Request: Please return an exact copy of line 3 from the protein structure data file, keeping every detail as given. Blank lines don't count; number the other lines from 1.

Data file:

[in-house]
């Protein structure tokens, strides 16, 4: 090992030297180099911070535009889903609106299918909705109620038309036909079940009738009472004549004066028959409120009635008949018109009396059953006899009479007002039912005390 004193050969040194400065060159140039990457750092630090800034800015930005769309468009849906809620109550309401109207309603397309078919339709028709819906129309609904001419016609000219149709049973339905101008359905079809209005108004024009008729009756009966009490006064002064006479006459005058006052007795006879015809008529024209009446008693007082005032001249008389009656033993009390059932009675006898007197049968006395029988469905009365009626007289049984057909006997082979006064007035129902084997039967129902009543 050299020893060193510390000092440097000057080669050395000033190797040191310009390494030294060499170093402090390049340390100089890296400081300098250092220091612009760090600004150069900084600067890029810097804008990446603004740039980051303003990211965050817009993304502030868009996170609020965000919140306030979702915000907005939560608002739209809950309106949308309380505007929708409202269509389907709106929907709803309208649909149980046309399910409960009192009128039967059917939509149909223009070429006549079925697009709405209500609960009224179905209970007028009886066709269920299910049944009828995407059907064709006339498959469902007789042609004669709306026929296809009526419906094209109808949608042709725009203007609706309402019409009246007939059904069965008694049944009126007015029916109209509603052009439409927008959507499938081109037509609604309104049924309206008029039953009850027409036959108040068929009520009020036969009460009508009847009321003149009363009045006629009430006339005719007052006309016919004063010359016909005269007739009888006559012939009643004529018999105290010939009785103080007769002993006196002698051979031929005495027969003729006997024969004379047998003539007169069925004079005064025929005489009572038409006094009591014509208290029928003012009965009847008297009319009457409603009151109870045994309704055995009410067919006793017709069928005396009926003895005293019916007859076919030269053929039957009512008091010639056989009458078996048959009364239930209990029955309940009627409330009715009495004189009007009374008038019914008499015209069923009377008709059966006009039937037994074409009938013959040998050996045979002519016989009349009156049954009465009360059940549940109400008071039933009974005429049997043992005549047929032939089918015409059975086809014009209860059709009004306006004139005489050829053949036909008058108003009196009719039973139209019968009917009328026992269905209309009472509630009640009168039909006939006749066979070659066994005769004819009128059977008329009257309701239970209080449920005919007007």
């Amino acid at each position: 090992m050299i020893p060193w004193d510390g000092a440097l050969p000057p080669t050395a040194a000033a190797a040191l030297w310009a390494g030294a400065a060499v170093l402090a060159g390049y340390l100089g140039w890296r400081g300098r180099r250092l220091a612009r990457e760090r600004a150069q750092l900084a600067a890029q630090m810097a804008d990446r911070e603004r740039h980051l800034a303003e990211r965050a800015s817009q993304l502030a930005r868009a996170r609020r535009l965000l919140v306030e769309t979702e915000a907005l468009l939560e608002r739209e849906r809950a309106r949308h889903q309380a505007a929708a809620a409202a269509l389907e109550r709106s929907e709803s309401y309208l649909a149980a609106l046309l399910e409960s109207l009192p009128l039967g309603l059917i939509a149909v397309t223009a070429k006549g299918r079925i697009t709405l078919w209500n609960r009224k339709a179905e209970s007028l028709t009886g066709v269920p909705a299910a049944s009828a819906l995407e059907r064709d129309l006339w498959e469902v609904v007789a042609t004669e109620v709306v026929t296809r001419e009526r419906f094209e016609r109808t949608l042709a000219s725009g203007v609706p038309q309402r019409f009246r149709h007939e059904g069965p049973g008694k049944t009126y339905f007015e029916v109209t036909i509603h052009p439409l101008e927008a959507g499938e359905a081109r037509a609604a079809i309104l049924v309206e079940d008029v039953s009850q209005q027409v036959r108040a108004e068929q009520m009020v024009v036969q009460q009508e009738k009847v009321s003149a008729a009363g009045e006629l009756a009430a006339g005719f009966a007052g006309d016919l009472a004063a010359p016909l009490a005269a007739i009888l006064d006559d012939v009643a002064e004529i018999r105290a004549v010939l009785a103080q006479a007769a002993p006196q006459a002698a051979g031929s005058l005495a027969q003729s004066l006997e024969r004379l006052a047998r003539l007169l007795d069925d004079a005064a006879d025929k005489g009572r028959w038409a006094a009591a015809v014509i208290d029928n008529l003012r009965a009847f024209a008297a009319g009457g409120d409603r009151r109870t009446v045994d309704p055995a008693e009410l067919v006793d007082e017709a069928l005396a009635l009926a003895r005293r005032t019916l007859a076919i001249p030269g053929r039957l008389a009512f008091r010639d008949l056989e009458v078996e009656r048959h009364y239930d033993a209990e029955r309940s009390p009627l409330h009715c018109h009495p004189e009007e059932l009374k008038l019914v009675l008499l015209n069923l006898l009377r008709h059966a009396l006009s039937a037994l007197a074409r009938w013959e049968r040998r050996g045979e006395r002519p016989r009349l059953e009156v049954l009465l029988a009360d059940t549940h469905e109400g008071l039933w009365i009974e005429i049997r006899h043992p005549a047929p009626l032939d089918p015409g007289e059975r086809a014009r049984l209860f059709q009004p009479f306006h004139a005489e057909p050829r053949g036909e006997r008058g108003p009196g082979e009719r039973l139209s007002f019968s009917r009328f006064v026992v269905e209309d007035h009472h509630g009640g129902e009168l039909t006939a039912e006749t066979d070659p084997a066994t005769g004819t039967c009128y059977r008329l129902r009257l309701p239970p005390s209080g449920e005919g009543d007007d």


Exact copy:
């Amino acid at each position: 090992m050299i020893p060193w004193d510390g000092a440097l050969p000057p080669t050395a040194a000033a190797a040191l030297w310009a390494g030294a400065a060499v170093l402090a060159g390049y340390l100089g140039w890296r400081g300098r180099r250092l220091a612009r990457e760090r600004a150069q750092l900084a600067a890029q630090m810097a804008d990446r911070e603004r740039h980051l800034a303003e990211r965050a800015s817009q993304l502030a930005r868009a996170r609020r535009l965000l919140v306030e769309t979702e915000a907005l468009l939560e608002r739209e849906r809950a309106r949308h889903q309380a505007a929708a809620a409202a269509l389907e109550r709106s929907e709803s309401y309208l649909a149980a609106l046309l399910e409960s109207l009192p009128l039967g309603l059917i939509a149909v397309t223009a070429k006549g299918r079925i697009t709405l078919w209500n609960r009224k339709a179905e209970s007028l028709t009886g066709v269920p909705a299910a049944s009828a819906l995407e059907r064709d129309l006339w498959e469902v609904v007789a042609t004669e109620v709306v026929t296809r001419e009526r419906f094209e016609r109808t949608l042709a000219s725009g203007v609706p038309q309402r019409f009246r149709h007939e059904g069965p049973g008694k049944t009126y339905f007015e029916v109209t036909i509603h052009p439409l101008e927008a959507g499938e359905a081109r037509a609604a079809i309104l049924v309206e079940d008029v039953s009850q209005q027409v036959r108040a108004e068929q009520m009020v024009v036969q009460q009508e009738k009847v009321s003149a008729a009363g009045e006629l009756a009430a006339g005719f009966a007052g006309d016919l009472a004063a010359p016909l009490a005269a007739i009888l006064d006559d012939v009643a002064e004529i018999r105290a004549v010939l009785a103080q006479a007769a002993p006196q006459a002698a051979g031929s005058l005495a027969q003729s004066l006997e024969r004379l006052a047998r003539l007169l007795d069925d004079a005064a006879d025929k005489g009572r028959w038409a006094a009591a015809v014509i208290d029928n008529l003012r009965a009847f024209a008297a009319g009457g409120d409603r009151r109870t009446v045994d309704p055995a008693e009410l067919v006793d007082e017709a069928l005396a009635l009926a003895r005293r005032t019916l007859a076919i001249p030269g053929r039957l008389a009512f008091r010639d008949l056989e009458v078996e009656r048959h009364y239930d033993a209990e029955r309940s009390p009627l409330h009715c018109h009495p004189e009007e059932l009374k008038l019914v009675l008499l015209n069923l006898l009377r008709h059966a009396l006009s039937a037994l007197a074409r009938w013959e049968r040998r050996g045979e006395r002519p016989r009349l059953e009156v049954l009465l029988a009360d059940t549940h469905e109400g008071l039933w009365i009974e005429i049997r006899h043992p005549a047929p009626l032939d089918p015409g007289e059975r086809a014009r049984l209860f059709q009004p009479f306006h004139a005489e057909p050829r053949g036909e006997r008058g108003p009196g082979e009719r039973l139209s007002f019968s009917r009328f006064v026992v269905e209309d007035h009472h509630g009640g129902e009168l039909t006939a039912e006749t066979d070659p084997a066994t005769g004819t039967c009128y059977r008329l129902r009257l309701p239970p005390s209080g449920e005919g009543d007007d």